1. It matters what part of the herb you use: Different parts of the same plant can be different herbs with different qualities. For instance, Ma Huang, also known as Ephedra sinica, is the body (aerial or above ground portion) of the plant and treats the common cold by opening the pores and allowing a slight sweat, stops cough, relieves edema, and warms the body. Ma Huang Gen, on the other hand, is Ephedra sinica root, and only treats the symptoms of excess sweating. Further, in Chinese medicine, these different parts of the same plant treat opposing problems- Ma Huang releases the exterior while Ma Huang Gen does the opposite by stopping sweating.

Through AOMA's challenging graduate program I have been able to learn extensively about herbs and their uses, furthering my own practice in Chinese Medicine. Here at AOMA, graduate students complete over 500 hours of herbal education and take courses such as Herb Singles, Herbal Formulas, and Herbal Treatment of Disease. Though these courses can be difficult, they are also very valuable in an acupuncture practice. And no, I am not going to explain what “releasing the exterior” is. I will leave that for when you come to herb class!

Download Free eBook: Intro to Acupuncture & Herbal Medicine

Topics: herbal studies, chinese herbs, herbal program

3 Reasons to Start Acupuncture School at AOMA this Summer

Posted by Justine Meccio on Thu, Mar 20, 2014 @ 03:30 PM


AOMA’s Master of Acupuncture & Oriental Medicine program is a transformative educational experience that prepares students to begin careers as professional acupuncturists and herbalists. The program combines extensive clinical education with rigorous & comprehensive coursework in acupuncture theory & techniques, Chinese herbal medicine, biomedicine, mind-bodywork, and Asian body-work therapy.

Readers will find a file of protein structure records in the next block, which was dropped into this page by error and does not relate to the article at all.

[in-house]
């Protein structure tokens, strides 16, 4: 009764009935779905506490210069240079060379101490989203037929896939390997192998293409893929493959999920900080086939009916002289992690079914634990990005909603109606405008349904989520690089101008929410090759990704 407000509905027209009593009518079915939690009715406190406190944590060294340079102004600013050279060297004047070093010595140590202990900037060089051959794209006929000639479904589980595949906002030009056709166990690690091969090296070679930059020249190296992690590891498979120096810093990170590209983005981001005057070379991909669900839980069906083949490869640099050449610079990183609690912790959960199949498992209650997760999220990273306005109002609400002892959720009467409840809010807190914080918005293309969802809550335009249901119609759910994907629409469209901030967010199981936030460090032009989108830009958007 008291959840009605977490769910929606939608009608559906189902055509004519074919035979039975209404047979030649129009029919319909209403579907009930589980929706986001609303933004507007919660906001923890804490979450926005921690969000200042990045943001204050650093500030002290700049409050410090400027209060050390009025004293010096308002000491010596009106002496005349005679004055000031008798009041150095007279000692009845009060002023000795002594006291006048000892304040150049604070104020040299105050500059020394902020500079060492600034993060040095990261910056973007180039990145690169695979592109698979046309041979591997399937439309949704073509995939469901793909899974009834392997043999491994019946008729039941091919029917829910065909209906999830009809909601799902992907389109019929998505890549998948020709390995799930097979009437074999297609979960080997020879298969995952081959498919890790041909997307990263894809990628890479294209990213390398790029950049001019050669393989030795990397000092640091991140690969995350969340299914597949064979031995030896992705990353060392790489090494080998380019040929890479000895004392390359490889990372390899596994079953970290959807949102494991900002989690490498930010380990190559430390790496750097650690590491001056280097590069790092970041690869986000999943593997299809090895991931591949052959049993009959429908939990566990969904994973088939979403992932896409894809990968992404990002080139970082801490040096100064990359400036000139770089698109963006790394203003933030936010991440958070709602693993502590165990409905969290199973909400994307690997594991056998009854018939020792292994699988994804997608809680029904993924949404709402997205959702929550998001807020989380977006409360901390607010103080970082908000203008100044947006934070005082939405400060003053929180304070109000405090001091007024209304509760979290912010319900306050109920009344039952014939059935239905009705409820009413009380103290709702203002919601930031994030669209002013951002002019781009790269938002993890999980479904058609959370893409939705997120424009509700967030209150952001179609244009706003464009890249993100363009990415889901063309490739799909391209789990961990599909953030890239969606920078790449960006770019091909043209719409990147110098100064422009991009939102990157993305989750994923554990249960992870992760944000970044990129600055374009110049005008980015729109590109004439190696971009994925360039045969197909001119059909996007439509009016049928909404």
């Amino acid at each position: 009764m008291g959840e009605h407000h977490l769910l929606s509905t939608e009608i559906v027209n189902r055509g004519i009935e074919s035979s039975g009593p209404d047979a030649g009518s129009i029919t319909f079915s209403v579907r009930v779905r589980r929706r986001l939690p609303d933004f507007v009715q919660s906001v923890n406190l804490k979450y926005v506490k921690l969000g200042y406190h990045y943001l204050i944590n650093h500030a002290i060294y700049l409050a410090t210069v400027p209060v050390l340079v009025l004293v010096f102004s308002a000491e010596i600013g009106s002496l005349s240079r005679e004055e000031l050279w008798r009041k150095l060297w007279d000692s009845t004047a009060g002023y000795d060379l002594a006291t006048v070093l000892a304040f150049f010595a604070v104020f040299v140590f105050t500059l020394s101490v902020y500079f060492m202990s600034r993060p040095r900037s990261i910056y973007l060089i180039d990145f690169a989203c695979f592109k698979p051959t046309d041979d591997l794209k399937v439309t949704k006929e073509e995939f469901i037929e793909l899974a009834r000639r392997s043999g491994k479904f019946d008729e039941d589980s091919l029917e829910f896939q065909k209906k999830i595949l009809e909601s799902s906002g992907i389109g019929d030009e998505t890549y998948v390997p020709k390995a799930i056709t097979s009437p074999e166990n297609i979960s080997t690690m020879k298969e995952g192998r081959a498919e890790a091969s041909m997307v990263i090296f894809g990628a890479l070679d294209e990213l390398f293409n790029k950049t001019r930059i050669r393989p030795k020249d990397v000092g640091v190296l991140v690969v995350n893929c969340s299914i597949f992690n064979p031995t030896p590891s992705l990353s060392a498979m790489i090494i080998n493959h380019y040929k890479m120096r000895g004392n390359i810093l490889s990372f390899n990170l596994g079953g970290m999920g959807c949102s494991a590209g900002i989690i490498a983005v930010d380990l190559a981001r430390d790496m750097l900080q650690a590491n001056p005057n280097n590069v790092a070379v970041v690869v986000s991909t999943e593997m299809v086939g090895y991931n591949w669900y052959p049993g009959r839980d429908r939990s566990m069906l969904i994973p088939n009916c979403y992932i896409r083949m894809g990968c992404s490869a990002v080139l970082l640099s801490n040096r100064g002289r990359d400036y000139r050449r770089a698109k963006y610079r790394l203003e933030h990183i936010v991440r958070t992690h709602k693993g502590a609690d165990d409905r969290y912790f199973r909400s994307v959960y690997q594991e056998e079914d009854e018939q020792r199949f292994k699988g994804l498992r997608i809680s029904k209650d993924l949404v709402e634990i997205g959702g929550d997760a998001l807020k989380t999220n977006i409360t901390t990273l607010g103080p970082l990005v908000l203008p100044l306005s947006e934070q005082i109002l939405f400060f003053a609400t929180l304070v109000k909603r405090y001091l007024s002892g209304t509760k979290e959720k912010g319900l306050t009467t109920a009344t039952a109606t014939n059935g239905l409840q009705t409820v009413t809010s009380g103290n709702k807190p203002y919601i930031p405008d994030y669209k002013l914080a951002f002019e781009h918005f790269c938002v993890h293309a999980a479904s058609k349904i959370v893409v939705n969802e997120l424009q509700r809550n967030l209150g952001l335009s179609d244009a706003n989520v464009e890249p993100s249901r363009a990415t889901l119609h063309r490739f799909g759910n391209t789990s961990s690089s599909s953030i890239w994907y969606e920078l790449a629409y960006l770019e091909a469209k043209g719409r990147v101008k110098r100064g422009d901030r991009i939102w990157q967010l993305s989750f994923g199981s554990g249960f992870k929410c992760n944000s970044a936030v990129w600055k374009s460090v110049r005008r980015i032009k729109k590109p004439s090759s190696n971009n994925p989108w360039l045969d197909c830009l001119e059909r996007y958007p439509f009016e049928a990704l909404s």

Here are 3 reasons to begin your studies this summer at AOMA: 

1. Small Class-size Supports Learning & Connection

New students can apply to begin the program at three points per year: the summer, the fall, or the winter quarters. However, the summer term often sees the smallest incoming cohort with typically about 15 students starting the master’s program each July. For new students, a small class size fosters a tight-knit sense of community, allowing you to get to know your peers very well.

start acupuncture school this summer student body cumbo quote2. Flexibility

The summer quarter is only 8 weeks long. As a result, students’ academic load is often is lighter in the summer – meaning students frequently take fewer total credit hours than during other terms. Starting as a new student in the summer term with a lighter load is a great way to soften the transition to graduate school – especially if several years have passed since you were last in a classroom. You’ll become acclimated to the classroom environment, learn to incorporate school into your personal life, and “get into the groove” academically with fewer courses to balance.

Start Acupuncture School This Summer Robert Laguna

3. Make the Most of Your Summer

Summer in central Texas is often the season when many locals take it easy or even take vacations. Why not spend your summer in Austin,TX getting to know the city and enjoying the laid-back lifestyle? You can dodge the summer heat by spending your days inside air conditioned classrooms pursuing your passion and taking study breaks at beautiful Barton Springs!